My Netflix rating: 3 stars

Thursday, December 17, 2009

December 16, 2009

Tropic Thunder (2008)
#42 on my Top 100 List
From the very beginning, this movie is memorable and hysterical, with audiences first being shown three fake trailers ("Scorcher VI", "The Fatties: Fart Two" and my personal favorite "Satan's Alley"), each of which stars one of the stars of the movie-within-a-movie, Tropic Thunder. Ben Stiller, Jack Black, and Robert Downey Jr (in blackface, which for some reason, no one took offense to) play those three stars with gusto. This movie is really all about performances. Besides the three leads, Brandon T. Jackson and Steve Coogan shine as a hip-hop star turned actor and the inexperienced director. The controversy that the film DID raise was, in my opinion, very misplaced. RDJ's character was not making fun of the mentally disabled when he gave his acting advice of, "Never go full retard." That whole segment was the movie making fun of actors who go too deep into their roles with the sole intent of winning awards. But the most memorable thing about the entire movie was Tom Cruise's performance as the foul-mouthed studio head, complete with his awkward dance scenes and the thinly-veiled jab at Hollywood's obsession with Diet Coke.
My Netflix rating: 5 stars

Wednesday, December 16, 2009

December 15, 2009

The Blind Side (2009)
Now that Golden Globe nominations have officially come out, I have more of a reference point for what's probably going to get an Oscar nomination and can weed out some of those that are just getting mediocre buzz. Makes my life a whole lot easier. It also means that I'm going to be seeing a lot of movies in the theaters from now on (as if I didn't already). This movie is okay, but it's really all about Sandra Bullock's performance. She's sassy, she's sarcastic, and she's bitchy - it's fabulous. The story itself, while true, doesn't ring of anything different - it plays out like every typical down-and-out-rises-to-happiness story with all the requisite emotional manipulation. Even though it's not a fantastic movie, you still come out feeling the way they want you to. The young boy who plays SJ is worth noting, though - just as adorable as little Jamal in Slumdog Millionaire!
My Netflix rating: 4 stars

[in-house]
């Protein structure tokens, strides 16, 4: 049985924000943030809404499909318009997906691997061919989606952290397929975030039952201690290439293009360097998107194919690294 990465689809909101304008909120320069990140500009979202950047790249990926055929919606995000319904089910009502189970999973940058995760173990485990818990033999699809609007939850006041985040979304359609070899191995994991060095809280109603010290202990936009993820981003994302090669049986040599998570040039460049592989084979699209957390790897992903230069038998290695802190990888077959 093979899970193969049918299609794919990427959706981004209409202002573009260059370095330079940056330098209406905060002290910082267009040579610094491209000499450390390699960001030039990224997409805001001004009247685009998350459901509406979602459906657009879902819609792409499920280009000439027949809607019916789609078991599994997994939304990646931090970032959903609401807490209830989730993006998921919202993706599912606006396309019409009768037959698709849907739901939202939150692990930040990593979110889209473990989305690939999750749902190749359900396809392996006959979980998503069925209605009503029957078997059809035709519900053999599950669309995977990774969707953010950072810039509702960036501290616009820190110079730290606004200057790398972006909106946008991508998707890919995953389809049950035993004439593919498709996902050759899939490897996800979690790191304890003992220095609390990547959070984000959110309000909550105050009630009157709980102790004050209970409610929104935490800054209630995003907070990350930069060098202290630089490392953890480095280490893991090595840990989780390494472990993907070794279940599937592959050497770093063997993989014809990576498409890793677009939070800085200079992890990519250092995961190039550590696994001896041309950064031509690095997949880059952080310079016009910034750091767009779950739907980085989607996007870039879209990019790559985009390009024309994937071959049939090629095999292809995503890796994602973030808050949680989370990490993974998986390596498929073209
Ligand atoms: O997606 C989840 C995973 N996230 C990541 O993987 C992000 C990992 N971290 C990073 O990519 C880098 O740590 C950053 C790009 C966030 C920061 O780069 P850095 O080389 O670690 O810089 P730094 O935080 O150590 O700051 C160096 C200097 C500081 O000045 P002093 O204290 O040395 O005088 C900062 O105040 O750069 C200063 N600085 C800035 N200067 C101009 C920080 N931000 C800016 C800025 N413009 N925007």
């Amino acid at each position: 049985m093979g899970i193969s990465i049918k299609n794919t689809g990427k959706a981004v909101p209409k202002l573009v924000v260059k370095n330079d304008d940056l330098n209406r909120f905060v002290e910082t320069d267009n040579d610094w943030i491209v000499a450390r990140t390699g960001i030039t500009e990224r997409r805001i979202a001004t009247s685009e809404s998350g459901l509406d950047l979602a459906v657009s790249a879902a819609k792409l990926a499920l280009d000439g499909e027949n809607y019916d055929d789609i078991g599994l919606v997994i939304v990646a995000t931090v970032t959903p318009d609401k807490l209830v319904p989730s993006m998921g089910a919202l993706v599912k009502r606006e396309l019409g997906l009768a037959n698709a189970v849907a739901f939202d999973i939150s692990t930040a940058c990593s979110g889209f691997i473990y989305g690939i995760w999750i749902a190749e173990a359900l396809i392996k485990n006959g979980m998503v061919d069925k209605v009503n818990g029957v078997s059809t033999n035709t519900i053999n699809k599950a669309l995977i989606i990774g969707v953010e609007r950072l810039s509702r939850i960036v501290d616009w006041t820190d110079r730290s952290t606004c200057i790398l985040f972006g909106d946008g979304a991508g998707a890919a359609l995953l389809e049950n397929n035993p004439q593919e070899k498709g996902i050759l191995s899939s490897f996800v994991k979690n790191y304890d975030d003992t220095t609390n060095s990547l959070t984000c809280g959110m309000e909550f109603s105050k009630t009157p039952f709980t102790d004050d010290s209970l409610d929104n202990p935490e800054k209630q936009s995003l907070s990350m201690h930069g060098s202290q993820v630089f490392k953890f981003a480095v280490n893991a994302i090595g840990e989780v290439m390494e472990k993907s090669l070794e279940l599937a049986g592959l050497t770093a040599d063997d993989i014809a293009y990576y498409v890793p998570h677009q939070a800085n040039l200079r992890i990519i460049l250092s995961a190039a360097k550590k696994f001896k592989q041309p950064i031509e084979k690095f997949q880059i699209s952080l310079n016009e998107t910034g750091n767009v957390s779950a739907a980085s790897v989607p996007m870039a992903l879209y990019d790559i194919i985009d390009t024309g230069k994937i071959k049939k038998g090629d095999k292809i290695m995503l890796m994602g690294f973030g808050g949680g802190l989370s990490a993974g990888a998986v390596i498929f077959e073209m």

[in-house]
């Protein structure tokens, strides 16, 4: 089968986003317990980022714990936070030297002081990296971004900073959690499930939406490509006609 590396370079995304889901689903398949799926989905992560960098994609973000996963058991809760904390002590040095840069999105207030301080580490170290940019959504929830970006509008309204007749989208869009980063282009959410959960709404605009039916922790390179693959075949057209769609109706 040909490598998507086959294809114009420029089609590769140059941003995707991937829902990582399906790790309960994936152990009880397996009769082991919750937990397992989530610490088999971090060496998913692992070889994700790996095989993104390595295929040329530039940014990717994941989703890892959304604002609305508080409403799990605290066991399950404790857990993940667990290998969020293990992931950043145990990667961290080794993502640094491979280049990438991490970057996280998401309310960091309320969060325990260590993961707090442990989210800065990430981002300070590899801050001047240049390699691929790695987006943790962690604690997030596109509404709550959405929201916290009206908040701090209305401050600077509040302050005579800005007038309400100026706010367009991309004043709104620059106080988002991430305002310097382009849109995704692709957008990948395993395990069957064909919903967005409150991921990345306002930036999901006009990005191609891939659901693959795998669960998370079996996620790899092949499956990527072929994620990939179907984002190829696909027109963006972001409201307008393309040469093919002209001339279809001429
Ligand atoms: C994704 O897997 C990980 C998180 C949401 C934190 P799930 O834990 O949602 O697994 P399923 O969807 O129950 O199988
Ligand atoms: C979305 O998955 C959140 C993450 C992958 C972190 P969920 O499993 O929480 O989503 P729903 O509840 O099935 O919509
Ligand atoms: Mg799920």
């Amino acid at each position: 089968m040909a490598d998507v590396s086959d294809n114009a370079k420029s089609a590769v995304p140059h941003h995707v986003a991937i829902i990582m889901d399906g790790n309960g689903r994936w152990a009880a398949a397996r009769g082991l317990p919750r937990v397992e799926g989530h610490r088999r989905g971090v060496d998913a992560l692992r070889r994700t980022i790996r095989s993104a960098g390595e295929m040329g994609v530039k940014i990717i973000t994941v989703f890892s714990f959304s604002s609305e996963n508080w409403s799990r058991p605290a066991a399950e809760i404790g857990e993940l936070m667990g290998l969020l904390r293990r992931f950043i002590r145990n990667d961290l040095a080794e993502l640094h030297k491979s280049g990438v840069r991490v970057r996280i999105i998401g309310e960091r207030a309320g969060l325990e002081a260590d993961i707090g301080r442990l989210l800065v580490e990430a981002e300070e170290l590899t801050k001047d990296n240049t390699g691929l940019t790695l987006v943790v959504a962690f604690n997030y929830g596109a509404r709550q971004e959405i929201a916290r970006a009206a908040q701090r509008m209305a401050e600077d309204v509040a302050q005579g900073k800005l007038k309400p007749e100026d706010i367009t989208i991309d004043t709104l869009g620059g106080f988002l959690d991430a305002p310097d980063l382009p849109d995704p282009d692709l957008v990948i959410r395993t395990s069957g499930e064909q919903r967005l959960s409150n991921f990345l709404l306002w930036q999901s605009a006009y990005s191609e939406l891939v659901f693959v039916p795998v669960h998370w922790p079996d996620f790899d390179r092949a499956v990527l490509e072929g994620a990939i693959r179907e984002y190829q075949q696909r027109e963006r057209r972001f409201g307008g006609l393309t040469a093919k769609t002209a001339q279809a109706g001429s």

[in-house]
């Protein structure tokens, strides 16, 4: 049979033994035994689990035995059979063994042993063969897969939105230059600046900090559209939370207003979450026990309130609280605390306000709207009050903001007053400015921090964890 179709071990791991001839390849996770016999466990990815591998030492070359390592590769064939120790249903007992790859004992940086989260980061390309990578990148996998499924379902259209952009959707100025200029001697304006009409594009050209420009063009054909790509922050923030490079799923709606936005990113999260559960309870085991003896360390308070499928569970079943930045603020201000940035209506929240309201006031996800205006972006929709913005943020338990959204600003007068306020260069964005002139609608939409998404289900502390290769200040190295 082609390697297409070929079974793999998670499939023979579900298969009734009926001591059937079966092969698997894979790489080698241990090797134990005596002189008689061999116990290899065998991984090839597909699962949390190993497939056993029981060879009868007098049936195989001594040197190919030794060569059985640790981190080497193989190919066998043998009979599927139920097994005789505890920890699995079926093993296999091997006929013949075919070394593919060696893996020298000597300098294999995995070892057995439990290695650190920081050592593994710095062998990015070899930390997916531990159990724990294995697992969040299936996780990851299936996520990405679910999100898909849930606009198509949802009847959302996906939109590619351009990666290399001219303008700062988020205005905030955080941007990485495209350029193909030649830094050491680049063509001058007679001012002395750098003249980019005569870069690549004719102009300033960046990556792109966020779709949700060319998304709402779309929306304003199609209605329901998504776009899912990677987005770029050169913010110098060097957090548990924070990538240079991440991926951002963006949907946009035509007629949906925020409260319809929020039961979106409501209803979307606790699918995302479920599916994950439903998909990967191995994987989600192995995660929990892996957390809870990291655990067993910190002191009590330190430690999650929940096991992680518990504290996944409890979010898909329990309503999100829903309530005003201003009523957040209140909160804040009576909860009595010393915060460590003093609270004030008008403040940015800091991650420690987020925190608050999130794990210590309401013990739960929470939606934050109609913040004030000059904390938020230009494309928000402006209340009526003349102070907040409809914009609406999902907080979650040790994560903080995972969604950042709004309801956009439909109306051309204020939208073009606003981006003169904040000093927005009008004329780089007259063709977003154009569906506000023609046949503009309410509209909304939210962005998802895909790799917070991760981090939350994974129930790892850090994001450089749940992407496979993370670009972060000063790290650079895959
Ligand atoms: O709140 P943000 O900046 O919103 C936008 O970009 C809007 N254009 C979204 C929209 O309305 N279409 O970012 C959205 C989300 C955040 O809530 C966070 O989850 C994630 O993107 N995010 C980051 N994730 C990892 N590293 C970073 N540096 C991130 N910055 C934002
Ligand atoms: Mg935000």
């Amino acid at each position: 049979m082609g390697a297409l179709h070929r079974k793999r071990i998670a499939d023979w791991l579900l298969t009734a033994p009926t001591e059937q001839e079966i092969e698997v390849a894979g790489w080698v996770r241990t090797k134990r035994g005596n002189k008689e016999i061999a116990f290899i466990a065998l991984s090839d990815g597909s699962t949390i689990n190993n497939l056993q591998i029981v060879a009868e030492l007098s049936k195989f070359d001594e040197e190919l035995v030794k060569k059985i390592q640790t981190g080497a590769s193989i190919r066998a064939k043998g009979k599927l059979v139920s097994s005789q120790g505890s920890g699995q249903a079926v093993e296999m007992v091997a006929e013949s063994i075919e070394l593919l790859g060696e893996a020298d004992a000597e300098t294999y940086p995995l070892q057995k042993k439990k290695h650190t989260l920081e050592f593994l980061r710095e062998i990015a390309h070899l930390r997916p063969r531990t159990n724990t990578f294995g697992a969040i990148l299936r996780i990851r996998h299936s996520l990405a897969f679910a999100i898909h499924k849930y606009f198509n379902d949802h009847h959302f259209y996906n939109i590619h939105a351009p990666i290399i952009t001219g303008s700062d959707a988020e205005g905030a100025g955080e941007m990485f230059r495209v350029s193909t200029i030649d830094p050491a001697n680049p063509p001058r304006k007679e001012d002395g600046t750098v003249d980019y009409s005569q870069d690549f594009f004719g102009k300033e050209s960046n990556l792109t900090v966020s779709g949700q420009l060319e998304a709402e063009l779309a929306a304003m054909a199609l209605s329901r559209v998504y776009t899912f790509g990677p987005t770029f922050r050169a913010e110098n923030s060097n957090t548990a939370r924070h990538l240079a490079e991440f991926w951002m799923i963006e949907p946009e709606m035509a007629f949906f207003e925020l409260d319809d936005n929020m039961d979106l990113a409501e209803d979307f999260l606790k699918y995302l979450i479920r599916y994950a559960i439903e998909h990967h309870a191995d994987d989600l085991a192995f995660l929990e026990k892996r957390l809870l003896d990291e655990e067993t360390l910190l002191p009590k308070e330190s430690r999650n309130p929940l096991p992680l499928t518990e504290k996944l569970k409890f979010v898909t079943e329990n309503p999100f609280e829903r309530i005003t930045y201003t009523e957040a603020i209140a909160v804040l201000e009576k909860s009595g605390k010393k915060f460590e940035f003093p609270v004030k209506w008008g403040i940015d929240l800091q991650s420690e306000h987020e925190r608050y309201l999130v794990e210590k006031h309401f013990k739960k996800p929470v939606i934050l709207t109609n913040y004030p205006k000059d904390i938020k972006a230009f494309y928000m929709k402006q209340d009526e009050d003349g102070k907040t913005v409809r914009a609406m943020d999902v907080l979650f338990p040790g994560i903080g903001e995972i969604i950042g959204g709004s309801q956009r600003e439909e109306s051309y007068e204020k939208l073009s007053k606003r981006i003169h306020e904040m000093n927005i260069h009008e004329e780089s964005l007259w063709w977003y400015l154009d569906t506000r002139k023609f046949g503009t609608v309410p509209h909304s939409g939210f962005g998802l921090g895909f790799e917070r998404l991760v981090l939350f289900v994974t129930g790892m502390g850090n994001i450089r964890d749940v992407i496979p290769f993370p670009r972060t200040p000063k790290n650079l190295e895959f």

Tuesday, December 15, 2009

December 14, 2009

Atonement (2007)
#59 on my Top 100 List
There are so many memorable things about this movie. Cecelia's green evening dress is now instantly recognizable, the musical score accented by the click of typewriter keys is unique, the camerawork is fluid and organic, and the 5-minute continuous shot that weaves through the British army's assembly at Dunkirk is haunting and unforgettable, especially when it finally comes to rest on a panoramic shot of the entire beach with a skeletal ferris wheel turning ghost-like in the distance. It's a story about a romance built on one moment of passion and torn apart by the naive lies of a little girl and how the three people involved are doomed by it. The continuity between the three women playing Briony (at age 13, 18, and 70-something) is uncanny, with a single bobby pin and a mole on her cheek being the only devices that the filmmakers used. The scene with old Briony is especially moving. It can get a little confusing, as the movie jumps back and forth somewhat through time and shows the same scenes over again but from different points of view, but if you're paying attention, it's not hard to sort out. It's been said that this past year's Bright Star had the best fully-clothed sex scene ever in cinema, but I dare those reviewers to watch the library scene in this movie between Keira Knightley and James McAvoy and not change their minds.
My Netflix rating: 5 stars

Monday, December 14, 2009

December 13, 2009

Lilo and Stitch (2002)
#91 on my Top 100 List
I consider this the last of the good hand-drawn Disney movies before the official switchover to CG animation (and the subsequent resurgence of hand-drawn - I can't wait to see The Princess and the Frog!) and it was a great one. My theory is that hand-drawn animation went out of favor not because people stopped not because of the actual animation style but because the stories began to suffer. Brother Bear, which came after this one, wasn't terrible, but everything else hand-drawn that Disney put out until Enchanted five years later was definitely subpar. This one has a precocious and adorable child heroine, a fun and mischievous alien, dangerous bad guys, gorgeously-drawn colorful backgrounds and catchy songs appropriate for the movie's Hawaiian setting. The trailers for this film, where Stitch appears in classic Disney films such as Beauty and the Beast or The Little Mermaid, were great.
My Netflix rating: 5 stars

December 12, 2009

Invictus (2009)
Matt Damon is ridiculously blonde and built and Morgan Freeman moves slowly with intense concentration - and both portray their characters (South African rugby captain Francois Pienaar and Nelson Mandela respectively) with such accuracy and grace that it's nearly impossible to remind yourself that they're actually actors. It's a true story that plays like the tensest of sports movies about the 1995 Rugby World Cup, held in South Africa after the end of apartheid where the whole country - blacks and whites - joined together to cheer their national team that still bore the colors of the apartheid flag. It's moving and thrilling and exciting. The title comes from a poem that Mandela cites as giving him inspiration throughout his time in prison. Oh, and in case anyone was curious - rugby shorts? Not hot.
My Netflix rating: 4 stars

Saturday, December 12, 2009

December 11, 2009

Fantastic Mr. Fox (2009)